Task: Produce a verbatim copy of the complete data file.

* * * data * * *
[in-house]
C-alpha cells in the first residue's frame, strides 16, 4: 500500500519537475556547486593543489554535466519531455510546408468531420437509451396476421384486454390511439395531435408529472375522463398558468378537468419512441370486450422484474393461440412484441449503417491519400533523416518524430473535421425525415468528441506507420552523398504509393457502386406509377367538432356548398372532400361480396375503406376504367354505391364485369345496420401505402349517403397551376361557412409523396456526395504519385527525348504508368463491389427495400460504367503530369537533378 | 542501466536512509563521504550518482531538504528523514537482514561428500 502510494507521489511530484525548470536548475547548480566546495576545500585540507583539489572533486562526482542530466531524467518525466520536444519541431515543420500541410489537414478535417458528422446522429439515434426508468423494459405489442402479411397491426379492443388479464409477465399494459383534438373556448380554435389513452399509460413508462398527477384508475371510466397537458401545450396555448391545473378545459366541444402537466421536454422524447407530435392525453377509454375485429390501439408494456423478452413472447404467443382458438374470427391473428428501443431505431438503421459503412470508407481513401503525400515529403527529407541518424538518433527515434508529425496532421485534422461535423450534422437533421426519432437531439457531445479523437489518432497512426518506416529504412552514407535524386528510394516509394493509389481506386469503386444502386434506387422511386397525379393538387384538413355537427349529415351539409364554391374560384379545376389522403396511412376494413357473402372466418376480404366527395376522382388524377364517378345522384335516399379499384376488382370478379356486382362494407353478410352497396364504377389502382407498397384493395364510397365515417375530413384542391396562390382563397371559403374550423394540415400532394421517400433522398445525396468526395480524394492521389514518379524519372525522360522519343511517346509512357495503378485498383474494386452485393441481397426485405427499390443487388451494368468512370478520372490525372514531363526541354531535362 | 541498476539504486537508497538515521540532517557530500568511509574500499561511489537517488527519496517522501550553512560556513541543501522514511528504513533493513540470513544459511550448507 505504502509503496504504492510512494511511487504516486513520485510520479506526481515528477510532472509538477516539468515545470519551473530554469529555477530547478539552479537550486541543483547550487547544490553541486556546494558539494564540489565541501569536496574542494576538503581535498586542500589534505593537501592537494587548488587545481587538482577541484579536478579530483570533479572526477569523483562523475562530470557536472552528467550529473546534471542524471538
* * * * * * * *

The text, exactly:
[in-house]
C-alpha cells in the first residue's frame, strides 16, 4: 500500500519537475556547486593543489554535466519531455510546408468531420437509451396476421384486454390511439395531435408529472375522463398558468378537468419512441370486450422484474393461440412484441449503417491519400533523416518524430473535421425525415468528441506507420552523398504509393457502386406509377367538432356548398372532400361480396375503406376504367354505391364485369345496420401505402349517403397551376361557412409523396456526395504519385527525348504508368463491389427495400460504367503530369537533378 | 542501466536512509563521504550518482531538504528523514537482514561428500 502510494507521489511530484525548470536548475547548480566546495576545500585540507583539489572533486562526482542530466531524467518525466520536444519541431515543420500541410489537414478535417458528422446522429439515434426508468423494459405489442402479411397491426379492443388479464409477465399494459383534438373556448380554435389513452399509460413508462398527477384508475371510466397537458401545450396555448391545473378545459366541444402537466421536454422524447407530435392525453377509454375485429390501439408494456423478452413472447404467443382458438374470427391473428428501443431505431438503421459503412470508407481513401503525400515529403527529407541518424538518433527515434508529425496532421485534422461535423450534422437533421426519432437531439457531445479523437489518432497512426518506416529504412552514407535524386528510394516509394493509389481506386469503386444502386434506387422511386397525379393538387384538413355537427349529415351539409364554391374560384379545376389522403396511412376494413357473402372466418376480404366527395376522382388524377364517378345522384335516399379499384376488382370478379356486382362494407353478410352497396364504377389502382407498397384493395364510397365515417375530413384542391396562390382563397371559403374550423394540415400532394421517400433522398445525396468526395480524394492521389514518379524519372525522360522519343511517346509512357495503378485498383474494386452485393441481397426485405427499390443487388451494368468512370478520372490525372514531363526541354531535362 | 541498476539504486537508497538515521540532517557530500568511509574500499561511489537517488527519496517522501550553512560556513541543501522514511528504513533493513540470513544459511550448507 505504502509503496504504492510512494511511487504516486513520485510520479506526481515528477510532472509538477516539468515545470519551473530554469529555477530547478539552479537550486541543483547550487547544490553541486556546494558539494564540489565541501569536496574542494576538503581535498586542500589534505593537501592537494587548488587545481587538482577541484579536478579530483570533479572526477569523483562523475562530470557536472552528467550529473546534471542524471538